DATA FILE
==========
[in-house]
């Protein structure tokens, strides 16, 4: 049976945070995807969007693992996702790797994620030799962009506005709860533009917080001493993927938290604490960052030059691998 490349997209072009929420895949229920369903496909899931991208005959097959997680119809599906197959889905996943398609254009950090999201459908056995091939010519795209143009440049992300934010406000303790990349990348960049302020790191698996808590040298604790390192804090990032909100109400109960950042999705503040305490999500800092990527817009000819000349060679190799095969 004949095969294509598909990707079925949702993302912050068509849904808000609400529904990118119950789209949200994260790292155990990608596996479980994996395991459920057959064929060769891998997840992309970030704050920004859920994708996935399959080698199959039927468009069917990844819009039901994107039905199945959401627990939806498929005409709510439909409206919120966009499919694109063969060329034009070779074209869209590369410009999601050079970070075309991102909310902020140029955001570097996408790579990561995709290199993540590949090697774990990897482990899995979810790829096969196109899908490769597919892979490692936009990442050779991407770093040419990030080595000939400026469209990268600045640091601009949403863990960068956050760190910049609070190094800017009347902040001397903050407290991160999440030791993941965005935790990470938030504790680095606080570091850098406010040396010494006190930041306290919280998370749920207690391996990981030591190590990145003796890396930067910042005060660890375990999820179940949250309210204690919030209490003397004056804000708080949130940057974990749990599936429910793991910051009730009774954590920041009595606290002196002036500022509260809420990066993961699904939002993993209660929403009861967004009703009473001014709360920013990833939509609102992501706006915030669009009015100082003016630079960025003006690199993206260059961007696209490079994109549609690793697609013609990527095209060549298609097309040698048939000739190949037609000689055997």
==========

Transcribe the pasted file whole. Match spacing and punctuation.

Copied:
[in-house]
């Protein structure tokens, strides 16, 4: 049976945070995807969007693992996702790797994620030799962009506005709860533009917080001493993927938290604490960052030059691998 490349997209072009929420895949229920369903496909899931991208005959097959997680119809599906197959889905996943398609254009950090999201459908056995091939010519795209143009440049992300934010406000303790990349990348960049302020790191698996808590040298604790390192804090990032909100109400109960950042999705503040305490999500800092990527817009000819000349060679190799095969 004949095969294509598909990707079925949702993302912050068509849904808000609400529904990118119950789209949200994260790292155990990608596996479980994996395991459920057959064929060769891998997840992309970030704050920004859920994708996935399959080698199959039927468009069917990844819009039901994107039905199945959401627990939806498929005409709510439909409206919120966009499919694109063969060329034009070779074209869209590369410009999601050079970070075309991102909310902020140029955001570097996408790579990561995709290199993540590949090697774990990897482990899995979810790829096969196109899908490769597919892979490692936009990442050779991407770093040419990030080595000939400026469209990268600045640091601009949403863990960068956050760190910049609070190094800017009347902040001397903050407290991160999440030791993941965005935790990470938030504790680095606080570091850098406010040396010494006190930041306290919280998370749920207690391996990981030591190590990145003796890396930067910042005060660890375990999820179940949250309210204690919030209490003397004056804000708080949130940057974990749990599936429910793991910051009730009774954590920041009595606290002196002036500022509260809420990066993961699904939002993993209660929403009861967004009703009473001014709360920013990833939509609102992501706006915030669009009015100082003016630079960025003006690199993206260059961007696209490079994109549609690793697609013609990527095209060549298609097309040698048939000739190949037609000689055997």